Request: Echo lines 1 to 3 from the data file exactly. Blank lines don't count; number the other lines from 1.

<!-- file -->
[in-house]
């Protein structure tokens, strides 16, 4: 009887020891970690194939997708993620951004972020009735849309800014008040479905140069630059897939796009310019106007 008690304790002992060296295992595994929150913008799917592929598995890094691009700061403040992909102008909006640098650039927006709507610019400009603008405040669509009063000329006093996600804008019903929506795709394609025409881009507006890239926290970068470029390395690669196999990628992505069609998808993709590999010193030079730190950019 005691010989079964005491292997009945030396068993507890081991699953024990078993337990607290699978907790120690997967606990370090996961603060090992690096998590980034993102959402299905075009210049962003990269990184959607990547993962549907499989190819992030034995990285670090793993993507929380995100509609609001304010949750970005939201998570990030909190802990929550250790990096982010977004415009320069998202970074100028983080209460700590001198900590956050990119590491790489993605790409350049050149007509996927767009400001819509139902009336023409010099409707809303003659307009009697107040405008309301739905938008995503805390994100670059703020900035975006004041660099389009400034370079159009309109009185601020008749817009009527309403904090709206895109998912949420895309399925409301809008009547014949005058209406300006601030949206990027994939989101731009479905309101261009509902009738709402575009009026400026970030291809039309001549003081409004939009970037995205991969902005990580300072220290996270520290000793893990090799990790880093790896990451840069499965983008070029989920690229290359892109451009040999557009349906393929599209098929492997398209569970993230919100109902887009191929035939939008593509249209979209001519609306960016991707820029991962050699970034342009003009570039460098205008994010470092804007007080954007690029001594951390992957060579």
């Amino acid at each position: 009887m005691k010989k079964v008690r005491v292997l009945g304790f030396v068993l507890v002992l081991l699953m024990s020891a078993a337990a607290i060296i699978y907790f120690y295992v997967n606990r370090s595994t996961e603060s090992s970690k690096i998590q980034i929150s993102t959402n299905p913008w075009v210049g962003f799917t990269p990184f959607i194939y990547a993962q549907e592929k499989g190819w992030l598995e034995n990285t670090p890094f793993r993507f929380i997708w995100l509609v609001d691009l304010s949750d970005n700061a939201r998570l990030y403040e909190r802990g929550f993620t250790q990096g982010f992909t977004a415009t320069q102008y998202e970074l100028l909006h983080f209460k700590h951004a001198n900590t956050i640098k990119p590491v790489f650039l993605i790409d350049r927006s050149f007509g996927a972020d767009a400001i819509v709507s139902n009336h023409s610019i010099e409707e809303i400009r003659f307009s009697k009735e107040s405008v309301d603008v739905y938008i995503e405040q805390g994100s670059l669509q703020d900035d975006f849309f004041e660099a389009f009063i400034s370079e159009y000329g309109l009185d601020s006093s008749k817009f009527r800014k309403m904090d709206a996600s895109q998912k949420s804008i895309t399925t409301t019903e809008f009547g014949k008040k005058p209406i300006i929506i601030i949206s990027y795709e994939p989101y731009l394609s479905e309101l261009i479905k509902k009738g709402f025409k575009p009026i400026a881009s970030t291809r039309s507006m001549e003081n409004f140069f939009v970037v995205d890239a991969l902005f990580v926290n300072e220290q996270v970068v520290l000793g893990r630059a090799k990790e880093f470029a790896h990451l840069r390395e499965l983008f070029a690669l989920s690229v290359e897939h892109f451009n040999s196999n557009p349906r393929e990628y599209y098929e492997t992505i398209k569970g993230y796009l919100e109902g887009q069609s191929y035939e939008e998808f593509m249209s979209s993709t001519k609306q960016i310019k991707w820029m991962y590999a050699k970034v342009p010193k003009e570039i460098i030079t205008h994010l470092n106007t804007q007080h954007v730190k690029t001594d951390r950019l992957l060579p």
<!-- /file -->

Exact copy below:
[in-house]
């Protein structure tokens, strides 16, 4: 009887020891970690194939997708993620951004972020009735849309800014008040479905140069630059897939796009310019106007 008690304790002992060296295992595994929150913008799917592929598995890094691009700061403040992909102008909006640098650039927006709507610019400009603008405040669509009063000329006093996600804008019903929506795709394609025409881009507006890239926290970068470029390395690669196999990628992505069609998808993709590999010193030079730190950019 005691010989079964005491292997009945030396068993507890081991699953024990078993337990607290699978907790120690997967606990370090996961603060090992690096998590980034993102959402299905075009210049962003990269990184959607990547993962549907499989190819992030034995990285670090793993993507929380995100509609609001304010949750970005939201998570990030909190802990929550250790990096982010977004415009320069998202970074100028983080209460700590001198900590956050990119590491790489993605790409350049050149007509996927767009400001819509139902009336023409010099409707809303003659307009009697107040405008309301739905938008995503805390994100670059703020900035975006004041660099389009400034370079159009309109009185601020008749817009009527309403904090709206895109998912949420895309399925409301809008009547014949005058209406300006601030949206990027994939989101731009479905309101261009509902009738709402575009009026400026970030291809039309001549003081409004939009970037995205991969902005990580300072220290996270520290000793893990090799990790880093790896990451840069499965983008070029989920690229290359892109451009040999557009349906393929599209098929492997398209569970993230919100109902887009191929035939939008593509249209979209001519609306960016991707820029991962050699970034342009003009570039460098205008994010470092804007007080954007690029001594951390992957060579």
């Amino acid at each position: 009887m005691k010989k079964v008690r005491v292997l009945g304790f030396v068993l507890v002992l081991l699953m024990s020891a078993a337990a607290i060296i699978y907790f120690y295992v997967n606990r370090s595994t996961e603060s090992s970690k690096i998590q980034i929150s993102t959402n299905p913008w075009v210049g962003f799917t990269p990184f959607i194939y990547a993962q549907e592929k499989g190819w992030l598995e034995n990285t670090p890094f793993r993507f929380i997708w995100l509609v609001d691009l304010s949750d970005n700061a939201r998570l990030y403040e909190r802990g929550f993620t250790q990096g982010f992909t977004a415009t320069q102008y998202e970074l100028l909006h983080f209460k700590h951004a001198n900590t956050i640098k990119p590491v790489f650039l993605i790409d350049r927006s050149f007509g996927a972020d767009a400001i819509v709507s139902n009336h023409s610019i010099e409707e809303i400009r003659f307009s009697k009735e107040s405008v309301d603008v739905y938008i995503e405040q805390g994100s670059l669509q703020d900035d975006f849309f004041e660099a389009f009063i400034s370079e159009y000329g309109l009185d601020s006093s008749k817009f009527r800014k309403m904090d709206a996600s895109q998912k949420s804008i895309t399925t409301t019903e809008f009547g014949k008040k005058p209406i300006i929506i601030i949206s990027y795709e994939p989101y731009l394609s479905e309101l261009i479905k509902k009738g709402f025409k575009p009026i400026a881009s970030t291809r039309s507006m001549e003081n409004f140069f939009v970037v995205d890239a991969l902005f990580v926290n300072e220290q996270v970068v520290l000793g893990r630059a090799k990790e880093f470029a790896h990451l840069r390395e499965l983008f070029a690669l989920s690229v290359e897939h892109f451009n040999s196999n557009p349906r393929e990628y599209y098929e492997t992505i398209k569970g993230y796009l919100e109902g887009q069609s191929y035939e939008e998808f593509m249209s979209s993709t001519k609306q960016i310019k991707w820029m991962y590999a050699k970034v342009p010193k003009e570039i460098i030079t205008h994010l470092n106007t804007q007080h954007v730190k690029t001594d951390r950019l992957l060579p």